By Akosua Albritton

December 4, 2015, 11:49 am

 

bannerImage4Joy finds working at a men’s homeless shelter in an armory  quite taxing psychically.  She looks forward to some reward for all she goes through.  The question is does her idea of reward match the CEO’s

After wheeling back the audiovisual cart to her office, Joy picked up a stack of job notices she printed from Craigslist.org and Indeed.com.  In the five months she talked to men about their job interests she  learned they had varying talents.  She made a point of finding four employers of the same job.  Her stack had bookkeeper, security guard, auto mechanic, dishwasher, cook, maintenance worker, office clerk, stocking & receiving, sales associate, busboy, waiter, and driver job notices.  There was a radiologist, antenna technician, baker, and two tailors but they told her they could find work on their own.

Walking down the hall with a felt tip pen, tape dispenser, and stapler, Joy’s thoughts went back to yesterday’s brief conversation with smartly dressed Boss Lady.  Boss Lady loves her clothes and keeps an array of chic dresses and pumps. Joy likes the high-powered feminine mystique.  Boss Lady can cross her legs and push back her bangs as she negotiates contracts.  As Joy staples the job notices, her mind hovers between re-reading the notices and re-running the conversation with Boss lady.

Boss Lady walks into the shelter with big boxes of cupcakes to give to all the employees.  The first office is the Shift Supervisor’s Office where Helen, Joy, Ms. Owens, and Flo Davis sit.  The ladies so happily greet Boss Lady, oohing and aahing her recent hair trim. “Hello everyone, Merry Christmas to you! How’s everything going?“, she says.  Joy and the others say the usual “Everything is fine,” instead of expressing what’s pressing their minds.  It’s been years that Davis and Owens have received raises.  Helen got a raise by virtue of getting the promotion to Shift Supervisor.  Joy is a new employee and the salary is low for her.  She didn’t realize how low until she saw the net pay from her first check in July.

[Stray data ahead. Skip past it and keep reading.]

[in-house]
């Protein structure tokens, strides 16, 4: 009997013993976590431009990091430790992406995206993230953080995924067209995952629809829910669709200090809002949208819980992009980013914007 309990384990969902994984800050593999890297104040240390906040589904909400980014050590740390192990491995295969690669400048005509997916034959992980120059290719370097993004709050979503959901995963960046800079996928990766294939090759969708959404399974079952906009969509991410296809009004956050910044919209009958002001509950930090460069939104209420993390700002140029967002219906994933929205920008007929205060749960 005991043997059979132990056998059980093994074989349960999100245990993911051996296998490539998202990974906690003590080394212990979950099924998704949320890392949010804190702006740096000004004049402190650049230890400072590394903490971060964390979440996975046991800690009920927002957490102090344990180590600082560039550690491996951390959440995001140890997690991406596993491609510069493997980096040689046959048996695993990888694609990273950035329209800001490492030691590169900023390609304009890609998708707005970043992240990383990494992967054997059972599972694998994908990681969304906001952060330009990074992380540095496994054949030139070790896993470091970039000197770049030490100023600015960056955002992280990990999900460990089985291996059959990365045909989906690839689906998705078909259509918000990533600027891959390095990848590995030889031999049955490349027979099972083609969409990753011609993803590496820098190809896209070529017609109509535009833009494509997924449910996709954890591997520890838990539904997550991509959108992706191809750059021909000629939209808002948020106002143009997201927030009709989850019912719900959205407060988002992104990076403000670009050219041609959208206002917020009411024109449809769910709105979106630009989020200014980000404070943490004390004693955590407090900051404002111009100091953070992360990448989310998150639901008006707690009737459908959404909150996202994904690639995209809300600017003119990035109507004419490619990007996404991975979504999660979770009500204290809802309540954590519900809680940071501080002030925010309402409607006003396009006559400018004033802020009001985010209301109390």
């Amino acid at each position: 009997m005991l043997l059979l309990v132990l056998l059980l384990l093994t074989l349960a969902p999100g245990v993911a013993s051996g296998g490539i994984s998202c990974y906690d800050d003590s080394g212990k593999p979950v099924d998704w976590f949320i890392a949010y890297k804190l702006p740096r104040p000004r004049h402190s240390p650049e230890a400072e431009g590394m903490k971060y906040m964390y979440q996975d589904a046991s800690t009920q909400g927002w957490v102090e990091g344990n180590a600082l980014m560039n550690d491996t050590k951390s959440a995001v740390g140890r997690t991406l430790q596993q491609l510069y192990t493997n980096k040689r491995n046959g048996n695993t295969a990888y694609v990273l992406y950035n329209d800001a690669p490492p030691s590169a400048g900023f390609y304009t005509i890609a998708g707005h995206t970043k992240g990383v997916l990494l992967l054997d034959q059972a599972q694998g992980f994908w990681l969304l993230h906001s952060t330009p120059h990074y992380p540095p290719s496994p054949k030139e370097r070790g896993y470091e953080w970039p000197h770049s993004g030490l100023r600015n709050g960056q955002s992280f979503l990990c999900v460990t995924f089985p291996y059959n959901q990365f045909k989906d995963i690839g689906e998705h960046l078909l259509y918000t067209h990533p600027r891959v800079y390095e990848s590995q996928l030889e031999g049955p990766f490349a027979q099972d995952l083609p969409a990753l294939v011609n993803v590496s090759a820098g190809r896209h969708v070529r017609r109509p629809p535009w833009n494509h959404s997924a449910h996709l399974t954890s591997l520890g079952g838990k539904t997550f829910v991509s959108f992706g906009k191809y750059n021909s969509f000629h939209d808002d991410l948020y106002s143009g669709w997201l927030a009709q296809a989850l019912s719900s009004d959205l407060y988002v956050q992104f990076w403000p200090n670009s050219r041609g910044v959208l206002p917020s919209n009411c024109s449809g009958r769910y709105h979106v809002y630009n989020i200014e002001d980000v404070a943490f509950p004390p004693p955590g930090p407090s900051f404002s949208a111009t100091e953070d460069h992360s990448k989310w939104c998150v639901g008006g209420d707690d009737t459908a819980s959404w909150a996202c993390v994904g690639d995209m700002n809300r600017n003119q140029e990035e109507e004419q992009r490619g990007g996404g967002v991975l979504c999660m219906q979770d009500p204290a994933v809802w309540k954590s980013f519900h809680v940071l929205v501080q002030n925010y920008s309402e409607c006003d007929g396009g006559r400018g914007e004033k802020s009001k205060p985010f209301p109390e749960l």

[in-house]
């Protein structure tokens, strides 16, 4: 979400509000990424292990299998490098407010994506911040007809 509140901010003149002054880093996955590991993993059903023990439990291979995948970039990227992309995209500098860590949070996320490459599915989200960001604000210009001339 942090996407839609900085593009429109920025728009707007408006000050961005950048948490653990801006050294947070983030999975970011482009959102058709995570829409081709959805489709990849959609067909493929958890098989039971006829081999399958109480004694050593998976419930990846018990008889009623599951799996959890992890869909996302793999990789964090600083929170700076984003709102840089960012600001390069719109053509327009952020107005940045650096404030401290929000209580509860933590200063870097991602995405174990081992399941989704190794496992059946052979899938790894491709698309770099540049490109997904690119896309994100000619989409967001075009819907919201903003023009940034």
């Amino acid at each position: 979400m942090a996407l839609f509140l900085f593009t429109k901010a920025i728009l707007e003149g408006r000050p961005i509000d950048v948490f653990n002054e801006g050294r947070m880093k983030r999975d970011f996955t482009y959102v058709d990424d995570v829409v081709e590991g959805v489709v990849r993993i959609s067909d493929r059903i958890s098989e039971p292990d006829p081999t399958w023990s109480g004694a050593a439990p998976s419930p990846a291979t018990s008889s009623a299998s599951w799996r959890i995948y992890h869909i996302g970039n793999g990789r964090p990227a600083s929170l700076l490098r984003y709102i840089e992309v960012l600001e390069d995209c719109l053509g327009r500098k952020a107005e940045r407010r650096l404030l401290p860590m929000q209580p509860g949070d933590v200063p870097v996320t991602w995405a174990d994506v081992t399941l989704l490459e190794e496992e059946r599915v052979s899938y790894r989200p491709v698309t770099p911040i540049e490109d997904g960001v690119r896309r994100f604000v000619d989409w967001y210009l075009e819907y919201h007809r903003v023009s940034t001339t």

Please take a cupcake! This is how I say thank you for all you do throughout the year,” proclaims Boss Lady.  She had explained at the October all staff meeting that “Money isn’t the key motivator for employees”.  Though there was an audible low groan and a singular “Huh?!” heard  in the hall, Boss Lady went on to tell her employees that things like praise and group events had the same impact as raises.  Late October, she had a trainer visit weekly on Wednesdays from 3 pm to 5 pm for aerobics.  The first eight classes  were gratis; thereafter, each staff member had to pay $8 a week to keep it going.  Joy kicked her legs and swung her arms Wednesday afternoons at the main office.  She met employees from the other sites and was away from her scorpion-like co-workers.

I guess Boss Lady took it hard when she had to discontinue the classes from the major fall off”, thought Joy as she stapled a notice to the last empty space on the bulletin board and now pulling and cutting four pieces of tape for the next notice to go directly on the wall.  “How come she didn’t cover the classes?  The way money is deducted from our checks for late arrivals, anyone can suppose there’s money somewhere to cover two hours of a personal trainer’s time.” Joy absentmindedly shakes her head as she continues taping the notices to the wall.  Different clients stop and study the notices.  “If you see a job you want to apply to, tell me so I can make a copy for you to have”, chirps Joy. 

Homelessness Can Happen to Anyone

Homelessness Can Happen to Anyone

Getting Your Own Keys chronicles the professional odyssey of Joy Duggins, a resourceful and encouraging service provider in a Central Brooklyn men’s homeless shelter.  It gives a peek into NYC homeless services procedures and much workplace drama.
 
What’s the goal of providing temporary emergency shelter?  Getting Your Own Keys

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About The Author

Akosua is a communicator who loves to inform, engage, and enable her fellow New Yorkers. You may find her in a classroom, in an auditorium, or on a city street teaching the social sciences. Her favorite topics are Brooklyn culture & history, consumer technology, edible weeds, and African cinema. She holds a MS in City Planning from Pratt Institute.

Akosua is a communicator who loves to inform, engage, and enable her fellow New Yorkers. You may find her in a classroom, in an auditorium, or on a city street teaching the social sciences. Her favorite topics are Brooklyn culture & history, consumer technology, edible weeds, and African cinema. She holds a MS in City Planning from Pratt Institute.

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